Sinclair recently wrote a post on why ambitious digital strategies have platforms as the end game. In working with clients, a question that often comes up is “should we build an app and turn it into a platform or should we build the platform first?”

There is no clear right or wrong answer and it is often situationally dependent. You can have success by building an app in a platform-aware way so that later, a platform can be extracted from the app and then be extended and enhanced by first and third parties. You can also have success in building a platform that initially caters to a single or small group of tenant applications. One thing is for certain, however, if you build a platform without at least one specific highly demanding tenant application or workload, your chance of success is close to zero. In this context, “highly demanding” means that the application exercises a broad set of platform features and has performance and scale requirements meeting or exceeding those of future platform applications.

Great Platforms have Killer Apps

During the desktop glory years, Microsoft always released Office and the Windows client together, largely for business reasons. It was pointless to ship a new version of Windows if Office didn’t run great on top of it. Office was also normally the first desktop application to exercise new platform features delivered within the Windows platform. It’s how the Windows team knew that their new platform features actually worked and worked well. They could also be sure that if they worked for Office and its tens of millions of users, third-party developers would probably be happy too.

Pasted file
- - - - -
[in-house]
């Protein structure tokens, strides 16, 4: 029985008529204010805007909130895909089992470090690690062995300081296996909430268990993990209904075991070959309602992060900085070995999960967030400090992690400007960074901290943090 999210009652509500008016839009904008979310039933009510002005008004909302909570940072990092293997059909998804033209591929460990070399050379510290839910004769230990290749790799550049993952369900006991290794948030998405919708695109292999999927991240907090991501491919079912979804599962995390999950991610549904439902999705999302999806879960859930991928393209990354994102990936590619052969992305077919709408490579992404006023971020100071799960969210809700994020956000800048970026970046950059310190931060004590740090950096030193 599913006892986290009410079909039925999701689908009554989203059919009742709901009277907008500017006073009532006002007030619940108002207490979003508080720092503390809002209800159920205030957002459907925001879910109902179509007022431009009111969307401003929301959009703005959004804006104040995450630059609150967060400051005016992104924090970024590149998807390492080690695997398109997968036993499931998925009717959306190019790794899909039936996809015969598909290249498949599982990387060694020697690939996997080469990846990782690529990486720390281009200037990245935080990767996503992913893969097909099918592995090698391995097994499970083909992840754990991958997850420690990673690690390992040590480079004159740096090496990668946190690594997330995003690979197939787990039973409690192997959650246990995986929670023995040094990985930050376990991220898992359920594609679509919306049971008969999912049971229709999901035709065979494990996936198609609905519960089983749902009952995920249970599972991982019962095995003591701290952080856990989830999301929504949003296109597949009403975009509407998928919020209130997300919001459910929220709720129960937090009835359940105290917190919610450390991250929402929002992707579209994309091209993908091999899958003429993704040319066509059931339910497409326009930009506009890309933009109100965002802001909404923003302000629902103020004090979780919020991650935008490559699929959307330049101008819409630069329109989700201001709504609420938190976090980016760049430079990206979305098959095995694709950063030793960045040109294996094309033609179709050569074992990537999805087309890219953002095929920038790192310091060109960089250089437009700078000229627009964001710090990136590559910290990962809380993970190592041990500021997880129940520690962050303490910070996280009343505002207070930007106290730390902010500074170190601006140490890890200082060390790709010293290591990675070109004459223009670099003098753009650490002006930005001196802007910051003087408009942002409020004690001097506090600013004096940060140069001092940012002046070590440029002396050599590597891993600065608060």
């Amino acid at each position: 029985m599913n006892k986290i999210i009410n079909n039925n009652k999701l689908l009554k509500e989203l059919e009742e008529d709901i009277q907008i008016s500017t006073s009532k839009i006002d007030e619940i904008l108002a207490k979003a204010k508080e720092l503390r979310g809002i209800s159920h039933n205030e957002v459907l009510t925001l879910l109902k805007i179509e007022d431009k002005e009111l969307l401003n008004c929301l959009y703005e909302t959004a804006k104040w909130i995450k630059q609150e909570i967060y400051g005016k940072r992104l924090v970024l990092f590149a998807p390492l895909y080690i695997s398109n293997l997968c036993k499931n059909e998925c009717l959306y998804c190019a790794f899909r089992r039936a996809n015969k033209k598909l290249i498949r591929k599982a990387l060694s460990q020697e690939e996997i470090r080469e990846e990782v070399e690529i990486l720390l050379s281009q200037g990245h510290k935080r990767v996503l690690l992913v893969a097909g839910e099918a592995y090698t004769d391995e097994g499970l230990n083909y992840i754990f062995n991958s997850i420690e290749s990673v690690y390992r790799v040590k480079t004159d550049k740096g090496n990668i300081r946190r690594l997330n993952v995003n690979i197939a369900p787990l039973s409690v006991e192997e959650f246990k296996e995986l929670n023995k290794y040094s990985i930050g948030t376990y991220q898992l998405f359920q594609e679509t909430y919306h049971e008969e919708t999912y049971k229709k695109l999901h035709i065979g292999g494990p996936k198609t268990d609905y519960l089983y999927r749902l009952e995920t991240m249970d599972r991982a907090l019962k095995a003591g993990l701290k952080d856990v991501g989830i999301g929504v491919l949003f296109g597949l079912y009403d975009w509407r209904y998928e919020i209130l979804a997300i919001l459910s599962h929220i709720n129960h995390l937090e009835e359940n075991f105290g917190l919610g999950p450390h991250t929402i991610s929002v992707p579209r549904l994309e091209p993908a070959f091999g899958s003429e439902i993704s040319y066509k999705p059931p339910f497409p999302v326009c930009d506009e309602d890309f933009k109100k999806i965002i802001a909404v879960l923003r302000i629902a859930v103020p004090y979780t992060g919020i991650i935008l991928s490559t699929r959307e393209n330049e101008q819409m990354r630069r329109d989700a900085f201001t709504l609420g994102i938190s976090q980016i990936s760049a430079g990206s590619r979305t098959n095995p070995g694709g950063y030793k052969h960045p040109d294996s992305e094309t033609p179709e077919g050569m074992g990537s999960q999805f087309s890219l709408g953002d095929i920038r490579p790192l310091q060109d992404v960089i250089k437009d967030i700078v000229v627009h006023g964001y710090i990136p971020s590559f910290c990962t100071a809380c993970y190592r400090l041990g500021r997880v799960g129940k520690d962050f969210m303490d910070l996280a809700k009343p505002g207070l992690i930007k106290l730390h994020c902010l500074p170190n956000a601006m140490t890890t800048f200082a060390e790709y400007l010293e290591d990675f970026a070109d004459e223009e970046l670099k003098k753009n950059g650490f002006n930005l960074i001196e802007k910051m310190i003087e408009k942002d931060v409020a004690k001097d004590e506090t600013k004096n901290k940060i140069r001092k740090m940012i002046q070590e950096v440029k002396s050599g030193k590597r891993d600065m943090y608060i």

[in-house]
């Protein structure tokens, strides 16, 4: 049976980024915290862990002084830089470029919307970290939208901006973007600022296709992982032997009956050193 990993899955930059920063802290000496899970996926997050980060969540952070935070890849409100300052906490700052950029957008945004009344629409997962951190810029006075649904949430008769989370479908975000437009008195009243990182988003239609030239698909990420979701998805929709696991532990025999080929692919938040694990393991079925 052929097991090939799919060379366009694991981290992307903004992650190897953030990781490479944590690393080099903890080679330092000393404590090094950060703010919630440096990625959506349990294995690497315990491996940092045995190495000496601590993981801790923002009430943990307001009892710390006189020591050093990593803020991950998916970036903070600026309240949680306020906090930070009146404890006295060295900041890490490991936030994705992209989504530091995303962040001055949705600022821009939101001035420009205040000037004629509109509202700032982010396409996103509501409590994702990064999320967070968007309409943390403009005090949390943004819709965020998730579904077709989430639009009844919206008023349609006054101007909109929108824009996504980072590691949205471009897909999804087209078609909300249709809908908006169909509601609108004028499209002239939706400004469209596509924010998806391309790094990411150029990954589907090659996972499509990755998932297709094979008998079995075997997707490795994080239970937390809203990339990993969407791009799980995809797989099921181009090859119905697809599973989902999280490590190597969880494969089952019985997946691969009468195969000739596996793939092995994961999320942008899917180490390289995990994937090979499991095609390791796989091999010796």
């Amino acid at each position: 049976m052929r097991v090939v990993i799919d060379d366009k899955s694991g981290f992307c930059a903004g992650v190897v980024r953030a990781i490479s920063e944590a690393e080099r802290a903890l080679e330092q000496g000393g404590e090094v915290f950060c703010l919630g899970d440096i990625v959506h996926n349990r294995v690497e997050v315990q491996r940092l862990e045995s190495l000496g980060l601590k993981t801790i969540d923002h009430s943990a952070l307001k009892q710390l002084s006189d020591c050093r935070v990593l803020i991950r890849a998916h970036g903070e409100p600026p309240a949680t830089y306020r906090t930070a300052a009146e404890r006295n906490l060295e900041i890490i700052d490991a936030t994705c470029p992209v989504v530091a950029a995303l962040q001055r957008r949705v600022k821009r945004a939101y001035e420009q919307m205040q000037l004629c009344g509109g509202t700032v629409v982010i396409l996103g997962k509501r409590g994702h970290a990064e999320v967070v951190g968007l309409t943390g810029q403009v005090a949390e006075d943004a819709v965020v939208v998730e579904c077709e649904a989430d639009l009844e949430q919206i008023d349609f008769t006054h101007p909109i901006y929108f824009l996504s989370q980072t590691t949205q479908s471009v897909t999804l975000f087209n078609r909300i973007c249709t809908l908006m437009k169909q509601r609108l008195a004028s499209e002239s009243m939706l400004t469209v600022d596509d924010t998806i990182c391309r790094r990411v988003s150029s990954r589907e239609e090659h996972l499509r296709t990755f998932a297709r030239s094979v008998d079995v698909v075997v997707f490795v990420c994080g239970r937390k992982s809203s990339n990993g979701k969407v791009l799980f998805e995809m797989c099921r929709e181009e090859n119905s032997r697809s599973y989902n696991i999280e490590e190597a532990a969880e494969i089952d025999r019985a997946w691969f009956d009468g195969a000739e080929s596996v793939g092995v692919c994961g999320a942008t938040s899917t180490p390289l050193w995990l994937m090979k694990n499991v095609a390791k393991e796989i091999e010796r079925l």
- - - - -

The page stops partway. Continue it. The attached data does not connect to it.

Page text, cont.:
Similarly, while Google and Amazon have come to be known as platforms, they both came to market with specific applications of those platforms (search and book store) before opening them up for progressively more general-purpose use such as Amazon Web Services. There are countless other examples both within and outside of the technology industry. This Seems Obvious, What’s the Catch?

Having an anchor tenant application for your platform usually means making compromises from a business, technical and political perspective within your organization because your primary initial goal is to make your first customer a huge success. You’ll have to find ways to make features that seem very specific to this customer more broadly applicable. Tough as that may be, it’s surprising how many organizations begin building a platform (without an anchor tenant applicationsimply for the sake of having one. They figure that by providing useful abstractions, shared services, and operational cost savings, lines of business would be crazy not to take advantage and they expect their platform to be a runaway success. What usually happens though, is an impedance mismatch between the application expectations and platform requirements and capabilities. It’s really hard, if not impossible to get the requirements and implementation of a platform correct without an actual customer guiding the decisions. Forcing application teams to use your platform “because you built it” is a poor way to do platform product management and any success you might see is likely fleeting.

Having a platform tethered closely to an initial highly demanding application creates several advantages:

  1. It ensures that your platform actually works

  2. It ensures that your platform is delivering the intended benefits to application developers

  3. It gives you a customer on day 1

  4. Helps ignite an ecosystem around your platform (especially if your first application has lots of data)

In a future post, we’ll explore the approach of turning an application into a platform and how to design for that upfront.

Rakesh Malhotra